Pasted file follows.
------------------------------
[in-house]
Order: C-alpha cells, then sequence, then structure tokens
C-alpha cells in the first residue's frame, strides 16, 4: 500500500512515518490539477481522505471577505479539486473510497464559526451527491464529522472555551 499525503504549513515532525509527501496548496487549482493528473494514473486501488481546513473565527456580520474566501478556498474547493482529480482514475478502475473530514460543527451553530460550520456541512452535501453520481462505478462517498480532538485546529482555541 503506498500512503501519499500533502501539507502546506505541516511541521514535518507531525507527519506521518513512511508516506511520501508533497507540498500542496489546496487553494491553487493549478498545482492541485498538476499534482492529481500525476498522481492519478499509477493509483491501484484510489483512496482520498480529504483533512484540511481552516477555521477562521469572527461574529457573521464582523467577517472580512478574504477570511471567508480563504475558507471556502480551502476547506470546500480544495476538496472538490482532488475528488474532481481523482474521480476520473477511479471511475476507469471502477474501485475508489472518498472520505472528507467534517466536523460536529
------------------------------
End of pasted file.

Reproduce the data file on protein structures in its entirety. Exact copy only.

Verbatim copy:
[in-house]
Order: C-alpha cells, then sequence, then structure tokens
C-alpha cells in the first residue's frame, strides 16, 4: 500500500512515518490539477481522505471577505479539486473510497464559526451527491464529522472555551 499525503504549513515532525509527501496548496487549482493528473494514473486501488481546513473565527456580520474566501478556498474547493482529480482514475478502475473530514460543527451553530460550520456541512452535501453520481462505478462517498480532538485546529482555541 503506498500512503501519499500533502501539507502546506505541516511541521514535518507531525507527519506521518513512511508516506511520501508533497507540498500542496489546496487553494491553487493549478498545482492541485498538476499534482492529481500525476498522481492519478499509477493509483491501484484510489483512496482520498480529504483533512484540511481552516477555521477562521469572527461574529457573521464582523467577517472580512478574504477570511471567508480563504475558507471556502480551502476547506470546500480544495476538496472538490482532488475528488474532481481523482474521480476520473477511479471511475476507469471502477474501485475508489472518498472520505472528507467534517466536523460536529